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I don't necessarily plan on changing the script language (though it may move to C# depending upon if our new programmer works on it) - I meant more the general design/concept of how it is working. Right now it isn't using any stored procedures, the information it is grabbing from SQL is in several different tables (and in some cases even different DB's), there is no indexing on those columns...basically the original design wasn't done very well.

So I get to figure out everything it is currently doing, map it all out, then figure out how to do it better. Just applying indexing to most of the tables has already increased the performance on many of these older scripts/applications significantly. So I expect much the same from this one.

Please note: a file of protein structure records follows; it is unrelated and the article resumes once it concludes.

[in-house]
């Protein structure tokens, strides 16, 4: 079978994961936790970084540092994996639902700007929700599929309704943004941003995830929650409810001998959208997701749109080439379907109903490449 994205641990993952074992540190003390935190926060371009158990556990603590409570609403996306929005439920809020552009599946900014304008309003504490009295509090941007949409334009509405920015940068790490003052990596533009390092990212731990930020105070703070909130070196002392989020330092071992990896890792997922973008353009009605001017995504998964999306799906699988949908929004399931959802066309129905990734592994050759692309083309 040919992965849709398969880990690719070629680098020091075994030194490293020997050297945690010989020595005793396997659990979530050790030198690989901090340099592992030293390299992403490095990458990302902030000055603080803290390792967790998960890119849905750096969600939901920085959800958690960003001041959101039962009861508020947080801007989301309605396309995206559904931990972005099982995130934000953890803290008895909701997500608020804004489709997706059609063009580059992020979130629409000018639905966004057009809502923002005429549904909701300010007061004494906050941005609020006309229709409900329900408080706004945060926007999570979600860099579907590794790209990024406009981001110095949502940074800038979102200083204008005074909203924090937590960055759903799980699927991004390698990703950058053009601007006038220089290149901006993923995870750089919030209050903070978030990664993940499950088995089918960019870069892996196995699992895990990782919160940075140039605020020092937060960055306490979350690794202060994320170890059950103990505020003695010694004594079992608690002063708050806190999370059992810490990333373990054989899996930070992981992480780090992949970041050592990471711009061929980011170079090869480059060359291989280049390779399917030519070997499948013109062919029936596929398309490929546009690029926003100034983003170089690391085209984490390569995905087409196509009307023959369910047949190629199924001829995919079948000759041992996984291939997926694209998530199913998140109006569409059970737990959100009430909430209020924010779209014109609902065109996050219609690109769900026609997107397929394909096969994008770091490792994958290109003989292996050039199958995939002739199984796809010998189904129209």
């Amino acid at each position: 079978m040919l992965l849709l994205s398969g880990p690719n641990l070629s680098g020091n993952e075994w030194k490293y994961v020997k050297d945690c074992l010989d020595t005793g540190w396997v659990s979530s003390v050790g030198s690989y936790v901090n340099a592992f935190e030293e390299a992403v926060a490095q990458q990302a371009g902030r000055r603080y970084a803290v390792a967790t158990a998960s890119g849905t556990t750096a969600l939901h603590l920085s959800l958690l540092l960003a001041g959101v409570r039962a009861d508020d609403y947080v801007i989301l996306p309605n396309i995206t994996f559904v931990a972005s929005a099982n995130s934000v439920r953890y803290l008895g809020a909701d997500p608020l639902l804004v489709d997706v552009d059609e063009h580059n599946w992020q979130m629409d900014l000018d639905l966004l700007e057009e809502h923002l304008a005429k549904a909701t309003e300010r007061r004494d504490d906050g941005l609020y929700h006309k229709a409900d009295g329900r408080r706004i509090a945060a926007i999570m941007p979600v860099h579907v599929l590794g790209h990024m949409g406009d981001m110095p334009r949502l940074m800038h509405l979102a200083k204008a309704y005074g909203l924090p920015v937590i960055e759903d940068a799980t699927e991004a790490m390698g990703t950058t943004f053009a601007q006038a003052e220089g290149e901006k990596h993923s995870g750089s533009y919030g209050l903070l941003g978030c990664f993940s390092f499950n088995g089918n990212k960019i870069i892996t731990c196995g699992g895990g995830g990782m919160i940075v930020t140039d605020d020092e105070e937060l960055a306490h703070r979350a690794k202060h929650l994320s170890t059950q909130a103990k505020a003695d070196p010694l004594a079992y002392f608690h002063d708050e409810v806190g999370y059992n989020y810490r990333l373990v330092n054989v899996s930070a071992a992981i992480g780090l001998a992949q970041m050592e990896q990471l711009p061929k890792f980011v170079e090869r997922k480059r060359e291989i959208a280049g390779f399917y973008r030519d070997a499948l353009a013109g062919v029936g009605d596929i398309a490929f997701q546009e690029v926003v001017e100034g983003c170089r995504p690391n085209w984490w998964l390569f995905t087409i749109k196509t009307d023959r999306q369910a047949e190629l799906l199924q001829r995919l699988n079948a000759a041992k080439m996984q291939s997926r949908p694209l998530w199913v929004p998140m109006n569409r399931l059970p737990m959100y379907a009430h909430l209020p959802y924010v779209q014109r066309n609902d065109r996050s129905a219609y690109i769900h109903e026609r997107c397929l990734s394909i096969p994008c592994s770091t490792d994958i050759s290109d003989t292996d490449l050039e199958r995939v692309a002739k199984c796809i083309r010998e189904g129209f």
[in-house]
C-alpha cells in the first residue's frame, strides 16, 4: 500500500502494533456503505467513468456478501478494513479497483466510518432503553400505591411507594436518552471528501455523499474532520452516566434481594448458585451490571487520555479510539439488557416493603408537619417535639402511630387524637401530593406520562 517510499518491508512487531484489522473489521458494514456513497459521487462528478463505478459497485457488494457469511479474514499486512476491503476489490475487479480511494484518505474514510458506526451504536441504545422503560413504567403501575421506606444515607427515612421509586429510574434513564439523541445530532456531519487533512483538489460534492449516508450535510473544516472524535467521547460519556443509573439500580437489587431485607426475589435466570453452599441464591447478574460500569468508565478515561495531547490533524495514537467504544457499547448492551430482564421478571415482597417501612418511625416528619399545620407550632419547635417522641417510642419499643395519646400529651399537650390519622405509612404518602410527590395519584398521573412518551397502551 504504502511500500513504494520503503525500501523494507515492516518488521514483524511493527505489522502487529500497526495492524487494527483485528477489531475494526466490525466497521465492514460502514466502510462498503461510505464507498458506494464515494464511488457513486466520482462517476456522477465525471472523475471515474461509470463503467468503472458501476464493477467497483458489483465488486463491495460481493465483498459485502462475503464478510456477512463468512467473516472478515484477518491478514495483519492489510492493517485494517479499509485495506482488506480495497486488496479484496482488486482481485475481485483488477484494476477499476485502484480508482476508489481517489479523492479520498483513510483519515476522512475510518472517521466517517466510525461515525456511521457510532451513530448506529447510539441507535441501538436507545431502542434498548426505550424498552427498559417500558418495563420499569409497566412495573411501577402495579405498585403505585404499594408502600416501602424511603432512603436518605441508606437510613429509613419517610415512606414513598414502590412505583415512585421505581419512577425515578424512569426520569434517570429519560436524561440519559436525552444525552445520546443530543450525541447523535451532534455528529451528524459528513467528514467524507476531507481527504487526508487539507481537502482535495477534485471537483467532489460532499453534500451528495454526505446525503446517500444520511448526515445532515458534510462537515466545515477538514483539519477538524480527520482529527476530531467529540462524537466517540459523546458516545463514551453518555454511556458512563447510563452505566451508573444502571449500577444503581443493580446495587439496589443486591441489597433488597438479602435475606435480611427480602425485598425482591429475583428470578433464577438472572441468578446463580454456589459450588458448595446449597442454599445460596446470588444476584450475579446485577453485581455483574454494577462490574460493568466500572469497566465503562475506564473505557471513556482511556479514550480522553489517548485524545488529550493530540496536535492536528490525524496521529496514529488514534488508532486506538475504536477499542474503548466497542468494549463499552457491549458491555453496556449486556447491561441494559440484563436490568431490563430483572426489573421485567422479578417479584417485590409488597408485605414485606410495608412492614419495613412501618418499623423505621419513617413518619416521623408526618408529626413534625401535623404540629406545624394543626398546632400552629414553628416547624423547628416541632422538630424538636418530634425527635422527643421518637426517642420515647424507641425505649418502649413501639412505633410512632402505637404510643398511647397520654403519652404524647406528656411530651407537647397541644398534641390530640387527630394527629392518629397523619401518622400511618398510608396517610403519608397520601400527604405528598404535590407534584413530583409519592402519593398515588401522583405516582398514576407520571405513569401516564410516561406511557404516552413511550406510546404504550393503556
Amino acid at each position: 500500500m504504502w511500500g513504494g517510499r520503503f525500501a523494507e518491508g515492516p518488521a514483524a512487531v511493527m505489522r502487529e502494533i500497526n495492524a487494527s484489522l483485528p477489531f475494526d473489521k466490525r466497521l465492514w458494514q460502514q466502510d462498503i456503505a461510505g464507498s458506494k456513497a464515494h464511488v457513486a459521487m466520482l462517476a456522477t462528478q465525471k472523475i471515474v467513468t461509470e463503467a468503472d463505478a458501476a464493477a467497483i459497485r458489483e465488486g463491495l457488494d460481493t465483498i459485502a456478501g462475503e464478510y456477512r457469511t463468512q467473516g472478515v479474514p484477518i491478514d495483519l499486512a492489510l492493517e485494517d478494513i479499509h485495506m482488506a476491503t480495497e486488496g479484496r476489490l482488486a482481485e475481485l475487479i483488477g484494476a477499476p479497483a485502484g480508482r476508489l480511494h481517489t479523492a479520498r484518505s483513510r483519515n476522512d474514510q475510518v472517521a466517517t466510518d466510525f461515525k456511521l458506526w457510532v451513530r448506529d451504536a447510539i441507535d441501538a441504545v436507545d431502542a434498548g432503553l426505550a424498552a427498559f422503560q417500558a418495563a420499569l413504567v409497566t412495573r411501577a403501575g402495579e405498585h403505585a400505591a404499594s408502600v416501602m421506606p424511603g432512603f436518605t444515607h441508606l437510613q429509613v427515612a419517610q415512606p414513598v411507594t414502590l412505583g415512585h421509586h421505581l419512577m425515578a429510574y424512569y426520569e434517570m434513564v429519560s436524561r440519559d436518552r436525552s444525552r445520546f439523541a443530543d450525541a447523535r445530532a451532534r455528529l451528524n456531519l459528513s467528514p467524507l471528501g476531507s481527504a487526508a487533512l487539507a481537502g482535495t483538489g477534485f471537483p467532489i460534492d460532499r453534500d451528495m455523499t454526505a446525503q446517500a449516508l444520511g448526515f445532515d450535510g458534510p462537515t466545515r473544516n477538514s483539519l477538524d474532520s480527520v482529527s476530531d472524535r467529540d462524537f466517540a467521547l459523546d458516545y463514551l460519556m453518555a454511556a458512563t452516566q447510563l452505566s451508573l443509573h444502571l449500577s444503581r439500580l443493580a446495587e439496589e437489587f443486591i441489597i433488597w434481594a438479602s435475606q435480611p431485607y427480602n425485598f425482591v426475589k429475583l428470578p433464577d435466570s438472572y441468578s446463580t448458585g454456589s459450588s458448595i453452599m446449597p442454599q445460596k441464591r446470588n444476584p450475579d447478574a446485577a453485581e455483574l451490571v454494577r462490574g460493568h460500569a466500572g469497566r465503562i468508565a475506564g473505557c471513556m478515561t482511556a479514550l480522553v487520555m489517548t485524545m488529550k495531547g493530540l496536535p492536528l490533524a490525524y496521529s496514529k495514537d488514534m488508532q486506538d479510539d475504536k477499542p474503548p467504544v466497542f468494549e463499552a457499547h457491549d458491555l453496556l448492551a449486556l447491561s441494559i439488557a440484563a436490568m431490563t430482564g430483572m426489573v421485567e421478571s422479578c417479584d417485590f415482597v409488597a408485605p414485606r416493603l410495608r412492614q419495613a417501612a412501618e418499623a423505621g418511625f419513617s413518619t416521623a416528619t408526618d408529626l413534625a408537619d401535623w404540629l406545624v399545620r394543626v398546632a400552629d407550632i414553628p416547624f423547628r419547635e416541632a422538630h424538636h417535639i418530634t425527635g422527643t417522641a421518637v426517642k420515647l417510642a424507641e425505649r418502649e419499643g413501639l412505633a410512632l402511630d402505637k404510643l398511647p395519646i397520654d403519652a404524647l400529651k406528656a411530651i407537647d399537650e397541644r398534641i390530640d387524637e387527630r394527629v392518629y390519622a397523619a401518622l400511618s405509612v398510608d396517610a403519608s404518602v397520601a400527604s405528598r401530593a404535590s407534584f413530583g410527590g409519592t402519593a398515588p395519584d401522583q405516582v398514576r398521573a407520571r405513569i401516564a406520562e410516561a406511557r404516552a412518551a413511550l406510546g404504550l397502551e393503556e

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Old 05-02-2012, 04:25 PM   #20
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Unless your rules are incredibly complex, you'll likely find that most of the time is calls to SQL running individual queries and pulling back a single record at a time to check your rules.
Actually I assumed that was the primary implication of his doing it in VBScript: pulling the data back one record at a time and performing the rules check in the script.
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Old 05-02-2012, 06:48 PM   #21
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How are you accessing the sql server from vbscript? Are you using ADO or DAO recordsets? Are you opening up a new recordset for each line item for validation?
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Old 05-02-2012, 08:15 PM   #22
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Actually I assumed that was the primary implication of his doing it in VBScript: pulling the data back one record at a time and performing the rules check in the script.